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Birmingham-Southern College to Close Doors May 31

An 18-month financial battle and failed emergency loan force school to shutter

Birmingham-Southern College (BSC) in Birmingham, Alabama, will close its doors on May 31, leaving a legacy of more than 100 years as an educational cornerstone of the city.

Photo via Facebook @Birmingham-Southern College

“This is a tragic day for the College, our students, our employees, and our alumni,” said Board Chair Rev. Keith Thompson in a statement. “But it is also a terrible day for Birmingham, for the neighborhoods who have surrounded our campus for more than 100 years, and for Alabama.”

The news sent shockwaves across the state, WVTM News reported. This decision came on the heels of an 18-month financial battle for BSC. Last year, legislators passed a bill allowing the state treasurer to loan $30 million to colleges in emergency financial situations. A loan to BSC was considered all-but-guaranteed until State Treasurer Young Boozer declined it, the Alabama Reflector reported.

“We were expecting a different outcome,” said Matthew Dale, a current BSC student, in an interview with NBC. Dale said he knew there were financial problems but he stuck out his college days at BSC. “It’s not who I am to get up and flee from a place just because we are in danger.”

On October 18, BSC filed a lawsuit against the Treasurer’s Office claiming Boozer had wrongfully withheld the loan. Boozer was stated to be outside his jurisdiction with his decision. While the Alabama Reflector reported that Judge James Anderson said he was “sympathetic” to the college, he dismissed the case after an hour-long hearing.

Alabama Rep. Juandalynn Givan told NBC news the situation was mishandled. “We have an education trust fund chair in the house that was not necessarily in support—or should I say kept in the loop. That’s a problem in itself.” Givan said she was shocked BSC is closing so quickly. “The reality is setting in.”

BSC said in a statement that it is working on arrangements to maximize credit transfers for students. The school is also working with a small group of seniors planning to graduate Summer 2024 to help them finish their degrees.

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BSC contributes to the local economy significantly and has been a cornerstone in the local landscape since 1918. The impact is not just for students and faculty but for Birmingham’s broader economy, said Sen. Rodger Smitherman. Smitherman co-sponsored the legislation designed to extend loans to endangered colleges and told the Alabama Reflector the news was a “tragedy” that would cost jobs and hurt businesses from the loss of students.

BSC’s demise highlights a challenge many private liberal arts colleges across the country are struggling with. The Hechinger Report reported in 2022 that 861 colleges had closed since 2004. Inside Higher Ed reported that 14 nonprofit four-year colleges closed in 2023, with a 15th essentially shutting down. These schools were mostly private, small and tuition-dependent schools with small endowments.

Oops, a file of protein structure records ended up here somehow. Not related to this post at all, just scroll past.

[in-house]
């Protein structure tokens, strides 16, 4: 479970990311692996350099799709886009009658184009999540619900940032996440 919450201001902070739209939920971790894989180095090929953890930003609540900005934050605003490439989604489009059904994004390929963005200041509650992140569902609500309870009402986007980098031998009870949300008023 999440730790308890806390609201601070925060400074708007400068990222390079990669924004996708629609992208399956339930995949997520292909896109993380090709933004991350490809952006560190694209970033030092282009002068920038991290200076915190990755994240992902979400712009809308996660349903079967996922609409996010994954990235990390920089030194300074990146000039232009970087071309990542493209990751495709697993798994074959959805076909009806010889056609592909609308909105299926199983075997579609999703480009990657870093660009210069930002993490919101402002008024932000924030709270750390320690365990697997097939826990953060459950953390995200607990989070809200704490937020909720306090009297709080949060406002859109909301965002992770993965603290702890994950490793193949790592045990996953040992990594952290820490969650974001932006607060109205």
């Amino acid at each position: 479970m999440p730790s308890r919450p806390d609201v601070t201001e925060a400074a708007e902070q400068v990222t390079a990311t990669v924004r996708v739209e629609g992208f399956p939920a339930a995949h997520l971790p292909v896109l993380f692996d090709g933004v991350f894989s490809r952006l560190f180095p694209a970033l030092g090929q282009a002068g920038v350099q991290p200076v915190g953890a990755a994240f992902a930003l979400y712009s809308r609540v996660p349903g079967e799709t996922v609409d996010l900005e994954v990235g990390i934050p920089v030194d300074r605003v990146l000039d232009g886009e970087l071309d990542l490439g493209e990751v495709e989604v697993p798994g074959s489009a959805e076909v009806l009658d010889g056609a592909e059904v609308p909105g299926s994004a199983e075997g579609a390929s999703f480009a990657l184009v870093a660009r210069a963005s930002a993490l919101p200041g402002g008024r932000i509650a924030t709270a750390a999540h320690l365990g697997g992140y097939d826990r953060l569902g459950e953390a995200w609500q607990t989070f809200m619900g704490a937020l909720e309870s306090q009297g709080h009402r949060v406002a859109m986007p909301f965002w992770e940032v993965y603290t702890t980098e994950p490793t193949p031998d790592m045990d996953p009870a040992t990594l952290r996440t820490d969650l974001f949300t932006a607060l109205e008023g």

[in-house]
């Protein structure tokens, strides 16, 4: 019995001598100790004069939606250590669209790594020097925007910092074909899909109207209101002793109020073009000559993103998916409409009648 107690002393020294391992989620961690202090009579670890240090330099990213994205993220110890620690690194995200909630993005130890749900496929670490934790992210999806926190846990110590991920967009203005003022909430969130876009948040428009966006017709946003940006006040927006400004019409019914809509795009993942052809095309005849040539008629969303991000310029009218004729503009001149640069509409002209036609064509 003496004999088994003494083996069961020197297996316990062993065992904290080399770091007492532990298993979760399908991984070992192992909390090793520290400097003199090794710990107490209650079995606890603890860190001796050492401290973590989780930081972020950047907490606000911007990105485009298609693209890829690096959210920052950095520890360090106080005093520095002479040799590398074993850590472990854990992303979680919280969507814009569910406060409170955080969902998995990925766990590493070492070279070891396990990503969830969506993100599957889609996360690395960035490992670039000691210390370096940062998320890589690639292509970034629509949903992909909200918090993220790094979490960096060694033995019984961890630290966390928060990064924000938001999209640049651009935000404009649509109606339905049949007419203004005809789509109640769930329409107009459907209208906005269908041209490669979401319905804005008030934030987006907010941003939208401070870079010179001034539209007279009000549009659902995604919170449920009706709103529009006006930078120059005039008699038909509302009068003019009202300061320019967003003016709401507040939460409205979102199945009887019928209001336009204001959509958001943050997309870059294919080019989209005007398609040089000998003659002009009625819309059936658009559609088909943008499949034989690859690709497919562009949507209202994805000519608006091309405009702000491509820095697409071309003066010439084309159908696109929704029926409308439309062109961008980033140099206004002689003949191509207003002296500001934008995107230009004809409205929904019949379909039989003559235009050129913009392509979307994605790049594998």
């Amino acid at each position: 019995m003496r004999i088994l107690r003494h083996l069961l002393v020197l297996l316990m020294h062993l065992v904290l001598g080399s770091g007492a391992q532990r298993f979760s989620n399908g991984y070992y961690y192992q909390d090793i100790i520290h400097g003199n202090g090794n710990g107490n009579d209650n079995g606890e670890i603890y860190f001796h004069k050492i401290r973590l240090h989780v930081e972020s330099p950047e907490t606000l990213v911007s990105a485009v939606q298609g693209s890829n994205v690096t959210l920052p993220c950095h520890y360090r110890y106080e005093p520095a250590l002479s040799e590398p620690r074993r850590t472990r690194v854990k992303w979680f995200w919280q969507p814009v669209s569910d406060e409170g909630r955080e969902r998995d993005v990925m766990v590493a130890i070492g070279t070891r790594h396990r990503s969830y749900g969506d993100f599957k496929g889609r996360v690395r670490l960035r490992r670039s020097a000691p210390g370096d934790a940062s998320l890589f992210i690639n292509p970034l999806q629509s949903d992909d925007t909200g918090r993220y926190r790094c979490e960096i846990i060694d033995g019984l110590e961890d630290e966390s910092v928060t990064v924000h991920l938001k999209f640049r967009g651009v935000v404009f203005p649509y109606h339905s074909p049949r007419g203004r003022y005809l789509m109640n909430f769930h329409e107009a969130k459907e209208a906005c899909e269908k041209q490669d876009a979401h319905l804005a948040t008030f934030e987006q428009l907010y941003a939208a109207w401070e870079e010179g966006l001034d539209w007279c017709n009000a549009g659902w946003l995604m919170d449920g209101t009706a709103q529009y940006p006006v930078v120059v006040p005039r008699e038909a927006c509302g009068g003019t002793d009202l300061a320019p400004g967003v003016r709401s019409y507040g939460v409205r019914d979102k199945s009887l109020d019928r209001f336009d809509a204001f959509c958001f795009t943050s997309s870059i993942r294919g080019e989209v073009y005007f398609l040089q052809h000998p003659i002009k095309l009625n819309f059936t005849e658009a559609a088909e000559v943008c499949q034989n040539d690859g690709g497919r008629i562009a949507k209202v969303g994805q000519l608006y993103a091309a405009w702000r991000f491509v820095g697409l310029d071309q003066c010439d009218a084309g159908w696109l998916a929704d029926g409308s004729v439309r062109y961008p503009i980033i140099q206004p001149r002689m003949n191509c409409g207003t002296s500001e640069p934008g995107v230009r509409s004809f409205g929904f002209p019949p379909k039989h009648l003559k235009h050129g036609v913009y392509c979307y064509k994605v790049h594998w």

Ten of the 15 schools were religiously affiliated. In August, Harding School of Theology, the only freestanding seminary among the Churches of Christ denomination, announced shutting down its Memphis campus and moving to Harding University’s main campus in Searcy, Ark. In addition, The King’s College was de-credited in July 2023, Alderson Broaddus University hit financial crisis and closed in August 2023 and Alliance University also lost accreditation, also summer 2023.

BSC itself has religious roots, founded in 1918 when two Methodist colleges were merged—Southern University, chartered in 1856 in Greensboro, Ala., and Birmingham College, which opened in 1898. Their historical fight for proper funding and money allocation to deal with debt has been long-standing, including the leadership of its longest-serving president, Dr. Neal Berte. Under Berte, the BSC endowment stood at $122 million, BSC stated.

His successor, David Pollick, resigned in 2010 after his ambitious projects led BSC to eliminate five majors and 29 faculty members. When Daniel B. Coleman became BSC’s 16th president in December 2018, he crafted a plan that led to the passing of a bill in spring 2023 to allow for the $30 million lifeline to the college, according to BSC. Sadly, on March 26, the College’s Board of Trustees voted unanimously to cease operations on May 31, 2024.

Doug Turner, an alumnus of the school, told Alabama Reflector that thousands of graduates who fought for last year’s bill thought the issue was settled. He said he thought this year’s bill was progressing until a decision was made “behind closed doors.”

“Frankly, we don’t have a lot of people covering the Alabama Legislature day to day and maybe we should because they’re really surprised that this is what happened,” Turner said to the Alabama Reflector. “And I think that it is for those of us who wish to continue investing in our communities, with our presence and our participation, we need to look to our state legislators and say, ‘What happened?’”

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